Lightcast global data can solve problems across a multitude of geographies. Our postings data (demand data) has information on over 150 countries for reference and consulting, while our global software products come ready with data on 20 nations.
Demand data is collected daily from a variety of global sources. Lightcast tries to capture as many primary sources - such as applicant tracking systems and direct postings by employers on job boards - as possible, which we augment with high quality secondary sources.
Employers use all kinds language and definitions to attract talent. Our various global teams, including our linguistics team, address this challenge by cleaning and enriching job postings with our taxonomies. In addition to collecting, we deduplicate global postings daily and add them as incremental updates to the data daily. We refresh all of our demand data with latest enrichments bi-weekly. This entire process unifies data between countries and markets which helps the data speak the same language across geographies.
Skills are a foundational translation layer that enables a standardized way to compare and evaluate job requirements across different languages and cultures, allowing for accurate talent matching and identification of skill gaps.
In order to accurately analyze global job postings, it's important to understand language to avoid misinterpretations or missing important details, and to address language barriers that can impact analysis. We do not translate non-English job postings and use the native language of the job posting to find and tag the relevant skills.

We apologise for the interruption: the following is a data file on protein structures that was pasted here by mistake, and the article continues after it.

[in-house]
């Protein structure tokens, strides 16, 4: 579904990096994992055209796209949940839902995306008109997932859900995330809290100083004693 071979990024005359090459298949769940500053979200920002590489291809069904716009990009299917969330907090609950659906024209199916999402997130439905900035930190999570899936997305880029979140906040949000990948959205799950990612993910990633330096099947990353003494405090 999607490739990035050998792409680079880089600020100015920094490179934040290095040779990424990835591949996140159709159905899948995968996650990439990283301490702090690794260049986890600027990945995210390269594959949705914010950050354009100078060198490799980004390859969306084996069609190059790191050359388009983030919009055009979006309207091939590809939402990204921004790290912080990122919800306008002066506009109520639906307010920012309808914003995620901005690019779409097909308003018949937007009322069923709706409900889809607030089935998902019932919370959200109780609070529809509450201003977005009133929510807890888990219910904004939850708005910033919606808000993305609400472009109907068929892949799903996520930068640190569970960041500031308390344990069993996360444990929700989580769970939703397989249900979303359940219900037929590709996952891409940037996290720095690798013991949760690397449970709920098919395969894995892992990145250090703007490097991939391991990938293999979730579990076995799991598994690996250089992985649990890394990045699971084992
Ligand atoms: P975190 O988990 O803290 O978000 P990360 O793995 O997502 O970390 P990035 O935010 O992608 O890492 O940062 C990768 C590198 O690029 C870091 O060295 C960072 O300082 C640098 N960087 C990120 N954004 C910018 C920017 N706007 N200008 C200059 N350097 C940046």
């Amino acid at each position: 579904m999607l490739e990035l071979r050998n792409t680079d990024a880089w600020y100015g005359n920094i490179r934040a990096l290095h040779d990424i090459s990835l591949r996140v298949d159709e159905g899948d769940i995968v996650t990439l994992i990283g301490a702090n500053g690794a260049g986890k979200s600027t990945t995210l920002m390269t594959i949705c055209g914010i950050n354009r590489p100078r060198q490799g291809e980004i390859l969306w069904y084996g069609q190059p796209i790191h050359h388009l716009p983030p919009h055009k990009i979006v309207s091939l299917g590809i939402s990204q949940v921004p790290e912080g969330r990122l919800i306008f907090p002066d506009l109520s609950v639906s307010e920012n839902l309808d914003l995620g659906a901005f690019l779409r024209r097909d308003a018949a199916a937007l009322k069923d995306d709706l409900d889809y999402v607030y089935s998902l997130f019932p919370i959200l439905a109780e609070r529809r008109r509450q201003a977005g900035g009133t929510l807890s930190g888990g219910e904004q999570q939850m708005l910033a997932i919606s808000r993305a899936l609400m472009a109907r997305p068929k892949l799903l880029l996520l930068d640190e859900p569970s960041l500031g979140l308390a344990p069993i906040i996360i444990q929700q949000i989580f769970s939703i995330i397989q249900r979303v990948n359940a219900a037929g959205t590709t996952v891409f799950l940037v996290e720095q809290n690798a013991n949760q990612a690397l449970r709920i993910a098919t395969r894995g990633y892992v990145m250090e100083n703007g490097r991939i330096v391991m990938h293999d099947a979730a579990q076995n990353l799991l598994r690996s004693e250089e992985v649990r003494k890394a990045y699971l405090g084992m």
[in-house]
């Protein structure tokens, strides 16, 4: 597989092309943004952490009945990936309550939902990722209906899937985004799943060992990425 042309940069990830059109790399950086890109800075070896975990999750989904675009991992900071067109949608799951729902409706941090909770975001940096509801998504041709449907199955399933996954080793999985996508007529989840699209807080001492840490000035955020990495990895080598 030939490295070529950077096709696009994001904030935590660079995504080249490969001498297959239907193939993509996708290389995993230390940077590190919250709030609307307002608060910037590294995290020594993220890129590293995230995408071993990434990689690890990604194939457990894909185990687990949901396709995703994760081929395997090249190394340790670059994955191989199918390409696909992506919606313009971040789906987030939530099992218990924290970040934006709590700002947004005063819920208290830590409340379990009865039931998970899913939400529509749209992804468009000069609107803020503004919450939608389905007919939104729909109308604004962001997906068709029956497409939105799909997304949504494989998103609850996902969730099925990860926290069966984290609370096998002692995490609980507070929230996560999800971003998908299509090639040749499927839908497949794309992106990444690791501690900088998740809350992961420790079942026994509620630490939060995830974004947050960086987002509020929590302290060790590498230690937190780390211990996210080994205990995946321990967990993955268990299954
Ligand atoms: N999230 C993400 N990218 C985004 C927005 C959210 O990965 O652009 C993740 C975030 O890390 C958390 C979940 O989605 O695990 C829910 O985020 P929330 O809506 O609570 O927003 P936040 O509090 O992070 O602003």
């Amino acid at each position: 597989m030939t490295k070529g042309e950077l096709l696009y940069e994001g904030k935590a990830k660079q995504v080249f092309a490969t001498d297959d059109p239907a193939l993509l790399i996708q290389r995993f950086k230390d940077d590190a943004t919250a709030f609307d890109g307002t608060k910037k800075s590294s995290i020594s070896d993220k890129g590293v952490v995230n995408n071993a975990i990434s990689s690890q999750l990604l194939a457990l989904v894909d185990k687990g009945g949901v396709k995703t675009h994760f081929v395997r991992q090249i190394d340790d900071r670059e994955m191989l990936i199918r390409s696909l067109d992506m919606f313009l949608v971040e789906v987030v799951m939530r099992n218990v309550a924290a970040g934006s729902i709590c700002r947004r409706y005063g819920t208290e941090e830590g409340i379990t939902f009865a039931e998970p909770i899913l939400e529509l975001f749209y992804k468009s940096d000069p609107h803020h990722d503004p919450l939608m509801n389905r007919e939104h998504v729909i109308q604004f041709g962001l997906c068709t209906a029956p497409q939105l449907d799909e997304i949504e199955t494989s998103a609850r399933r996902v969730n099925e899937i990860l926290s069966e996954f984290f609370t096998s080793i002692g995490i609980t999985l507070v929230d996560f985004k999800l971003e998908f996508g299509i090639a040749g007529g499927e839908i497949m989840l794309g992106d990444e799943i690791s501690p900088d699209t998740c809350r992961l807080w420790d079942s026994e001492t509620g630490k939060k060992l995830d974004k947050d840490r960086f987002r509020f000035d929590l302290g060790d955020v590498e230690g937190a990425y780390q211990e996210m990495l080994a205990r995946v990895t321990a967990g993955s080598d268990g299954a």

The use of skills to analyze labor demand data supports granular and contextual data-driven decision-making.
Our demand data goes through a process of capturing and normalizing company names. Once the data is cleaned and tagged, it becomes a valuable resource for identifying which companies are advertising job vacancies in various locations.
By using this facet, you can investigate the hiring strategies of key competitors and track changes in posting intensity based on company and geography. The normalized company information derived from this process is highly beneficial for accurately classifying and comprehending international demand data.
We currently tag our global demand data with the Lightcast Occupation Taxonomy, our proprietary occupation taxonomy. The taxonomy identifies roles that are the same, across employers and geographies, regardless of job title. This is especially important in emerging fields, when job titles can evolve quickly. It is composed of four different levels (Career Area, Occupation Group, Lightcast Occupation and Specialized Occupation).
Advertised wages in job postings can provide valuable insights into understanding a particular geography or field, as well as the skills and qualifications that drive wage growth. The salaries advertised can be a signal for what employment is seen as most valuable.
Advertised wage should be analyzed on a very granular level to ensure that local context has a chance to shine through. Different cultural norms, expectations and conventions are hard to capture in a single number.